Monday, September 20, 2010

The Power of Role Playing for Young Children




On our very first day of school, one of the books we read was about other children playing dress up and pretending to be veterinarians. As soon as break time arrived, my kids immediately raced upstairs for their doctor toys, stuffed animals, and a white sweater (to sub as a lab coat). For the rest of the break period and after school was over, this role play dominated their play time.

Fortunately for me, they let me take a few pictures to record one of their cases. (For insurance purposes, you know.)

La doctora is in...
 


Hmmm...Apparently the diagnosis has something to do with a bad heart.

 

Pobrecito! He does look a little FOWL!!
(Jajaja! Oh, come on. It was funny!)



A little surgery should fix him right up...




¡Pues, con razón! No wonder he was grumpy!
Wouldn't you be, if you had a block stuck in you?



Anyway, all this got me to thinking and paying attention and soon I realized that at least once a day or more during their play time together, my kids are actively role playing. Veterinarian, doctor, cowboys, knights, native Americans, super heroes, explorers, royalty, scientists, bird watchers...the list is endless. Sometimes they even pretend to be the characters in books we have read or movies we've watched, like Adelita (from Tomie dePaola's novel of the same name), Rosalinda (from Under the Lemon Moon), Jack and Annie from the Magic Tree House series, or Violet and Dash from The Incredibles, to name a few.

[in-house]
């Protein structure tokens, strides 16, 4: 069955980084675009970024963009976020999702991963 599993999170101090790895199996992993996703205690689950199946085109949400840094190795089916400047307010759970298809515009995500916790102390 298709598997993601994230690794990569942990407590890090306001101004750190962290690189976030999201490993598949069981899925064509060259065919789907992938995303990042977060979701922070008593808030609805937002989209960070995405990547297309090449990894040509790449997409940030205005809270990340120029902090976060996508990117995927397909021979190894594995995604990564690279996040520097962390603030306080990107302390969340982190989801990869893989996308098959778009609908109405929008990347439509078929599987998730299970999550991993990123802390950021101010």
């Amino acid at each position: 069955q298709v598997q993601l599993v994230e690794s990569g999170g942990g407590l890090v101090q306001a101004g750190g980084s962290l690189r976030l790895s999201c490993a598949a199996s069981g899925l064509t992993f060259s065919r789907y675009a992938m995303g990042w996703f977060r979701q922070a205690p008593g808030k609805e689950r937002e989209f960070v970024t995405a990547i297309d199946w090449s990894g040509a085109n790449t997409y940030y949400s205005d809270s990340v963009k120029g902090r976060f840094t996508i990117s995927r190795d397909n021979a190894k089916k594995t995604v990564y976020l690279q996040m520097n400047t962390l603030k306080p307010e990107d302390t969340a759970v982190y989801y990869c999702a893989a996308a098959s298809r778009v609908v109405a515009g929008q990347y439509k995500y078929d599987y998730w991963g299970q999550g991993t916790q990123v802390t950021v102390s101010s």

So I started doing some reading and before you know it, I have a new found respect for this form of play. Not only is it helping them explore and develop their imaginations, but it also may also have a physical effect on my children's brains. It does, in fact, have many benefits, as I discovered after reading One Step Ahead's Pretend Play: The Magical Benefits of Role Play. And once I realized how role playing can take many forms, I discovered that the percentage of time my kids spend doing this increased exponentially.

So next time you see your kids acting out their favorite story, or making one up as they go along, don't hesitate to jump in and give them a helping hand if need be. Not only will they be delighted to have another participant, but you might just be surprised at how well they have learned their role.

You can read more about role play at one of these sites:

ROLE PLAYING IN EDUCATION :: Adam Blatner, M.D.

The Nature of Children's Play :: David Fernie

The Role of Pretend Play in Children's Cognitive Development :: Doris Bergen for Early Childhood Research and Practice


Con mucho cariño...

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